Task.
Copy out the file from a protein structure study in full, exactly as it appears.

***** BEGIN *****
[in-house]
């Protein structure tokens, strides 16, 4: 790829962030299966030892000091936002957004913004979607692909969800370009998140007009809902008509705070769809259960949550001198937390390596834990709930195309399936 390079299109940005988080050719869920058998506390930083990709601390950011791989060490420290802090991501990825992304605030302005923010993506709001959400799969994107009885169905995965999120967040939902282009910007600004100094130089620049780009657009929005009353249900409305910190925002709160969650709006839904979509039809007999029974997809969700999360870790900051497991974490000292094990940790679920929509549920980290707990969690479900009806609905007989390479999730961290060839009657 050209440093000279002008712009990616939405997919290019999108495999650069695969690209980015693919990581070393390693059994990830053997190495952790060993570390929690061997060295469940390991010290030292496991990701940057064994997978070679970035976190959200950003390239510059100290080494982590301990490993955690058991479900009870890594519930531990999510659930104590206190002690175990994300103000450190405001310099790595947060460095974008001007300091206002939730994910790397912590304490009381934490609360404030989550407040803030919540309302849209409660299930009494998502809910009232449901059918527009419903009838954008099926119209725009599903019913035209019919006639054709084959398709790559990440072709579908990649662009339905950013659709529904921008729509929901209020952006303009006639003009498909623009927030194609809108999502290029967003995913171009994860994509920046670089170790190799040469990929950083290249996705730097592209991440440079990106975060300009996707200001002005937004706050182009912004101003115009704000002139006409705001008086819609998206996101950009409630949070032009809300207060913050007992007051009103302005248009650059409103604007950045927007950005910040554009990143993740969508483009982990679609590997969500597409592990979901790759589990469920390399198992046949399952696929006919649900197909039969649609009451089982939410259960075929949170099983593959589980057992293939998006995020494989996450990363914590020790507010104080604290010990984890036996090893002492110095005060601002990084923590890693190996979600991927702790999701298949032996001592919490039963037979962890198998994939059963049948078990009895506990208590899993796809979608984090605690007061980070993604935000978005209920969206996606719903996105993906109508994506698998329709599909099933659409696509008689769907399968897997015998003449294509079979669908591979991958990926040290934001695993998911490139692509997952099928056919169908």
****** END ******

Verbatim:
[in-house]
């Protein structure tokens, strides 16, 4: 790829962030299966030892000091936002957004913004979607692909969800370009998140007009809902008509705070769809259960949550001198937390390596834990709930195309399936 390079299109940005988080050719869920058998506390930083990709601390950011791989060490420290802090991501990825992304605030302005923010993506709001959400799969994107009885169905995965999120967040939902282009910007600004100094130089620049780009657009929005009353249900409305910190925002709160969650709006839904979509039809007999029974997809969700999360870790900051497991974490000292094990940790679920929509549920980290707990969690479900009806609905007989390479999730961290060839009657 050209440093000279002008712009990616939405997919290019999108495999650069695969690209980015693919990581070393390693059994990830053997190495952790060993570390929690061997060295469940390991010290030292496991990701940057064994997978070679970035976190959200950003390239510059100290080494982590301990490993955690058991479900009870890594519930531990999510659930104590206190002690175990994300103000450190405001310099790595947060460095974008001007300091206002939730994910790397912590304490009381934490609360404030989550407040803030919540309302849209409660299930009494998502809910009232449901059918527009419903009838954008099926119209725009599903019913035209019919006639054709084959398709790559990440072709579908990649662009339905950013659709529904921008729509929901209020952006303009006639003009498909623009927030194609809108999502290029967003995913171009994860994509920046670089170790190799040469990929950083290249996705730097592209991440440079990106975060300009996707200001002005937004706050182009912004101003115009704000002139006409705001008086819609998206996101950009409630949070032009809300207060913050007992007051009103302005248009650059409103604007950045927007950005910040554009990143993740969508483009982990679609590997969500597409592990979901790759589990469920390399198992046949399952696929006919649900197909039969649609009451089982939410259960075929949170099983593959589980057992293939998006995020494989996450990363914590020790507010104080604290010990984890036996090893002492110095005060601002990084923590890693190996979600991927702790999701298949032996001592919490039963037979962890198998994939059963049948078990009895506990208590899993796809979608984090605690007061980070993604935000978005209920969206996606719903996105993906109508994506698998329709599909099933659409696509008689769907399968897997015998003449294509079979669908591979991958990926040290934001695993998911490139692509997952099928056919169908």